European Hornbeam 1

Johnnyd

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I picked up this European Hornbeam last year at Nature's way in Pa. View attachment 236901
I let it grow wild for a season.
In February I was fortunate to have Sergio Caun help me with the initial styling during a workshop.
I'm still unsure how to develop the apex. I want to thicken the first branch and develop ramification on the upper branches. I may be getting ahead of myself. Maybe I need to focus on branch taper next.

I like Harry Harrington's defoliation method . He cuts all the leaves off except the terminal leaf. (Mid June) Then cuts that off the terminal leaf when the new buds appear. Does anyone else use this method for hornbeam?20180707_171851.jpg20180825_095445.jpg20190411_161343.jpg
 

Forsoothe!

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barrosinc

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I like Harry Harrington's defoliation method . He cuts all the leaves off except the terminal leaf. (Mid June) Then cuts that off the terminal leaf when the new buds appear. Does anyone else use this method for hornbeam?
does that work for Fagus Sylvatica too?
 

Johnnyd

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I'm trying to induce buds to pop on the bottom left branch. I induced one to pop but it's on the back of the branch. I'm curious how many times I can cut back to 2 leaves in a season. (Any help is appreciated. @MACH5 ? )
I have not touched the lower branch because it needs to thicken a little more.
My reason for chasing it back is to have tapered branches that are shorter to complement a thinner trunk.
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BobbyLane

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those lower branches are already thick enough in proportion to the size of the trunk. i would cut them back to the first shoots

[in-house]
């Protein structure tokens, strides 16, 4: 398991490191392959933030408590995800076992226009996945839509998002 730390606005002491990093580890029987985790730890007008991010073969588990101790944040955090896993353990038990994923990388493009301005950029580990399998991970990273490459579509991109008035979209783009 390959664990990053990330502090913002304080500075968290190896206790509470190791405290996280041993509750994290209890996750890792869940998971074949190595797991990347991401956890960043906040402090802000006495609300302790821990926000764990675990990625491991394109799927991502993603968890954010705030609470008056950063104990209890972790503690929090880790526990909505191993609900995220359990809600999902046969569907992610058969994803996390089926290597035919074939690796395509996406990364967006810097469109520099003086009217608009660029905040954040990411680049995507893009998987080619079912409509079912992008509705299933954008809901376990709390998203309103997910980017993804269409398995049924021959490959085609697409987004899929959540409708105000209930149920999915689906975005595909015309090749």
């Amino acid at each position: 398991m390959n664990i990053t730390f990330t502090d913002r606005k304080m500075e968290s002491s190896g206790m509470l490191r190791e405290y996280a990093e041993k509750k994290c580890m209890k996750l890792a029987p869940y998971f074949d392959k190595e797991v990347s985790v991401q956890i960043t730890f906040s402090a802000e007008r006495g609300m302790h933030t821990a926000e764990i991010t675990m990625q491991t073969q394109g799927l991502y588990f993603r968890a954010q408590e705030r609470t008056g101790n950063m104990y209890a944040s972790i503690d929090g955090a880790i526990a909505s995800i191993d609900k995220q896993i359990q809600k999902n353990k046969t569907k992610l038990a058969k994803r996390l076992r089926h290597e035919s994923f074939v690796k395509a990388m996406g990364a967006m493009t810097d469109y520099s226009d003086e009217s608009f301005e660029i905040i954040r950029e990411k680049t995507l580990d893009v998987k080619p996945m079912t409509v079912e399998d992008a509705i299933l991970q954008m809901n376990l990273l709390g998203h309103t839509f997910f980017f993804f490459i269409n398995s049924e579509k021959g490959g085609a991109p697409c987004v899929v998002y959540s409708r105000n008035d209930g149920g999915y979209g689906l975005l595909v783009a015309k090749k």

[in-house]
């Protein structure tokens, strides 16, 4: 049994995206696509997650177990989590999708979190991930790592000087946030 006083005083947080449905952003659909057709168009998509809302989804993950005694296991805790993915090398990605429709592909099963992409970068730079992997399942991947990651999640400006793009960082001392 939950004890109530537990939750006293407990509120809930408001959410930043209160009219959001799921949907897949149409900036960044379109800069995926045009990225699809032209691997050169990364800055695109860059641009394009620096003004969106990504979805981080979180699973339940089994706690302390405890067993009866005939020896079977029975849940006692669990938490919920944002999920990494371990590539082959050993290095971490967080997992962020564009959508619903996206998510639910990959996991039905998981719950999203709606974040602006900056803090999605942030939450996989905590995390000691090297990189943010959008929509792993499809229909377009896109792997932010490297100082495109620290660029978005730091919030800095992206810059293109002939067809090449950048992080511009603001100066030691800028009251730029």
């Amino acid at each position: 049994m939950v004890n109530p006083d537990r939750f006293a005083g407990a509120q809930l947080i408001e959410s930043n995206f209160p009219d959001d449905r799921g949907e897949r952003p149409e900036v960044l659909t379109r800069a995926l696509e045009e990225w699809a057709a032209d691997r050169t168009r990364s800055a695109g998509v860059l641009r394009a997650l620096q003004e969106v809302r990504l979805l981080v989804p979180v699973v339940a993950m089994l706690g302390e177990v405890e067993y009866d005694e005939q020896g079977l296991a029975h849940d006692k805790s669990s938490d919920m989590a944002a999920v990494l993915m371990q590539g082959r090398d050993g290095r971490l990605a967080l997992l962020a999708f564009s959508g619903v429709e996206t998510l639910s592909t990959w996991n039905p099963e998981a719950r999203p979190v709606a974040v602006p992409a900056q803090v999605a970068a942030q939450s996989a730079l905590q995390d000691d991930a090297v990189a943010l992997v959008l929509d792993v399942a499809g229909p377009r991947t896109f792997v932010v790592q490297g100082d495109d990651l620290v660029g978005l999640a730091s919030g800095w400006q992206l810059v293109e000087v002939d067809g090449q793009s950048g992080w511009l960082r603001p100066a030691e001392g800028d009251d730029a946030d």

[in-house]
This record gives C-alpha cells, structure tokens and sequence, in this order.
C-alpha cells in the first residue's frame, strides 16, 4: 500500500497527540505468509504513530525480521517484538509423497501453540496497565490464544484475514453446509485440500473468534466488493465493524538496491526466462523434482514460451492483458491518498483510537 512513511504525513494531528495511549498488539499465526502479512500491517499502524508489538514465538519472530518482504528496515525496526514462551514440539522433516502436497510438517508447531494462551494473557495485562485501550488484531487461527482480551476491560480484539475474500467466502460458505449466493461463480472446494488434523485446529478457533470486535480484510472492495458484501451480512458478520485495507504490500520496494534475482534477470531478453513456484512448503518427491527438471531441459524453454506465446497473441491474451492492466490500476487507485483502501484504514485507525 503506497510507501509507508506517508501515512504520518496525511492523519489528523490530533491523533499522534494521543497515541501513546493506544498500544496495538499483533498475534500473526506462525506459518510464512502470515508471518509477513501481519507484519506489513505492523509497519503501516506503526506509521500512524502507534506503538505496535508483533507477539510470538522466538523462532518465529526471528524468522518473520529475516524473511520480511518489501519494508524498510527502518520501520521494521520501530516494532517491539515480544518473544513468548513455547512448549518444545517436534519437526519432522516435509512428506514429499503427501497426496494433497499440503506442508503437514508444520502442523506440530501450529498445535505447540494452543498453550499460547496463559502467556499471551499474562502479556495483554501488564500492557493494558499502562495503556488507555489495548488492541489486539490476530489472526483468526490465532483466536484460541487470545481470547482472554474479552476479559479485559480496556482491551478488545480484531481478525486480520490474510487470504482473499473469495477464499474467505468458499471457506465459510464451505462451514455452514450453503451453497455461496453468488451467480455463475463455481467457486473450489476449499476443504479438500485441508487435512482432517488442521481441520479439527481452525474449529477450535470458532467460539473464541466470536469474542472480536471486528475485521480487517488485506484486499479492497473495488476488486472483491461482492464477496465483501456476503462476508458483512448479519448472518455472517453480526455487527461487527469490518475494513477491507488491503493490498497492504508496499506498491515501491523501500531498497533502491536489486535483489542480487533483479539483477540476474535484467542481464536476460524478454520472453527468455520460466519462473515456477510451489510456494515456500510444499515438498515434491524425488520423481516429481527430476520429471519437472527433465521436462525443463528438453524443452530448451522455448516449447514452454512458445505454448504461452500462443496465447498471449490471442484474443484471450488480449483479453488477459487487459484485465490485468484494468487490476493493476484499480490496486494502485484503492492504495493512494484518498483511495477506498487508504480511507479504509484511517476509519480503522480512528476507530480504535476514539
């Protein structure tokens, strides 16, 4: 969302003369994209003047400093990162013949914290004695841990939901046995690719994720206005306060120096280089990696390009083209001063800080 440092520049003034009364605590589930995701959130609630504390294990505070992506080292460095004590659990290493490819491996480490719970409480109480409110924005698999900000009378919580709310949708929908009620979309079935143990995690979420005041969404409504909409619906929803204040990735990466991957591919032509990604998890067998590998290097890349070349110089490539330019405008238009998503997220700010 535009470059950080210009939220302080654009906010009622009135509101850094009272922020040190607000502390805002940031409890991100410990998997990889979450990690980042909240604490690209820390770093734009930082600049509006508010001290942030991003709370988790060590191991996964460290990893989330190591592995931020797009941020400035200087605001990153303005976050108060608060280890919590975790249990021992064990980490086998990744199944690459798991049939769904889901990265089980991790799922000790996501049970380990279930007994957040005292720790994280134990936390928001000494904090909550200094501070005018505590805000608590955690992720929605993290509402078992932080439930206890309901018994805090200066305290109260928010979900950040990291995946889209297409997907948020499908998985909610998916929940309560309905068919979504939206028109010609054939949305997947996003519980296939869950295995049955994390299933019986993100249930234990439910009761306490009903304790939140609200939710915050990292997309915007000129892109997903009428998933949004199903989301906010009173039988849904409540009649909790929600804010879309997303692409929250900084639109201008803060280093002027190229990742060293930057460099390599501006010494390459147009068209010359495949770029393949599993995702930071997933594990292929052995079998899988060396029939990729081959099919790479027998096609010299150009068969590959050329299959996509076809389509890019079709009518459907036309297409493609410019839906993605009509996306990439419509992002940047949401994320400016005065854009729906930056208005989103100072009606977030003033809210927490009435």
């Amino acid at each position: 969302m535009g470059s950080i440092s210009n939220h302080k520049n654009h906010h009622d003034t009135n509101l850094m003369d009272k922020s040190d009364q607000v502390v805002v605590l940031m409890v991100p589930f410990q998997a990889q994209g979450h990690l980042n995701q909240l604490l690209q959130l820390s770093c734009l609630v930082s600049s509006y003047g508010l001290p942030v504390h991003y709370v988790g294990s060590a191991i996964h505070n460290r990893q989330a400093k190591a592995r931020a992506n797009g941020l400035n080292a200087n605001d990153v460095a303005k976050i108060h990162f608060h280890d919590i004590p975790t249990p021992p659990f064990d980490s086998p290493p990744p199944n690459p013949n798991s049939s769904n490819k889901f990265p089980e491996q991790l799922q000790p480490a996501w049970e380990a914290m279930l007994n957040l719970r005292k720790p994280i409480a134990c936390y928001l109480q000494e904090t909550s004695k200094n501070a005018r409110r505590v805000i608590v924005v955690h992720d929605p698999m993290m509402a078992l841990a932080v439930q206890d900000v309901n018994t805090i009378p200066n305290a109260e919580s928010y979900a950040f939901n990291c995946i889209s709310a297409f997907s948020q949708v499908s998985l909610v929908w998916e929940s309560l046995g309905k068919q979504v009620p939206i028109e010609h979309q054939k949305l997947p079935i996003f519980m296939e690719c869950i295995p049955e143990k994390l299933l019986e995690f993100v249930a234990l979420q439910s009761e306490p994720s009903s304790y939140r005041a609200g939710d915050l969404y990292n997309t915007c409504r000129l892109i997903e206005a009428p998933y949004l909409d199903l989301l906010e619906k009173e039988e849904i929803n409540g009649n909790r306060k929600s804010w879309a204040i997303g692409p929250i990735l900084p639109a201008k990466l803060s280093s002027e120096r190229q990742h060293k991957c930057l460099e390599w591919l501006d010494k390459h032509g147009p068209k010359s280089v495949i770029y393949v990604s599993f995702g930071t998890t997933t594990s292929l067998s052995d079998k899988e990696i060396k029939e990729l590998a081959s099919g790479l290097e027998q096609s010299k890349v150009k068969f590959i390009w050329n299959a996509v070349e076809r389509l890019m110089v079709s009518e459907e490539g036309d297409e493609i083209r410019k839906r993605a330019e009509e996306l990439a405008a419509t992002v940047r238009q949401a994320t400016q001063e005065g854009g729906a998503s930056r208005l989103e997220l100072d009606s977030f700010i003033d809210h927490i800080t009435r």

i saw this progression on another forum ages ago, kind of gives you an idea of when its time to cut back


its a waste of time trying to grow them thicker than they already are, time that could be spent developing ramification
 
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Johnnyd

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Defoliation is generally considered a technique used on more advanced trees. You may want to focus on roots and ramification first. Nice piece of material with potential.
Thanks for the reply! I will definitely consider this for next season. I'm trying to be careful not to push it to far. Not sure where my limits are. I did a lot of root reduction this spring. It's planted flat on the bottom of the pot with a thin and radial root system. The depth of the soil is thin also.
 

Johnnyd

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those lower branches are already thick enough in proportion to the size of the trunk. i would cut them back to the first shoots

i saw this progression on another forum ages ago, kind of gives you an idea of when its time to cut back


its a waste of time trying to grow them thicker than they already are, time that could be spent developing ramification
those lower branches are already thick enough in proportion to the size of the trunk. i would cut them back to the first shoots

i saw this progression on another forum ages ago, kind of gives you an idea of when its time to cut back


its a waste of time trying to grow them thicker than they already are, time that could be spent developing ramification
Thank Bobby! That is a lot of ramification in 4 years. You have a lot of great hornbeams.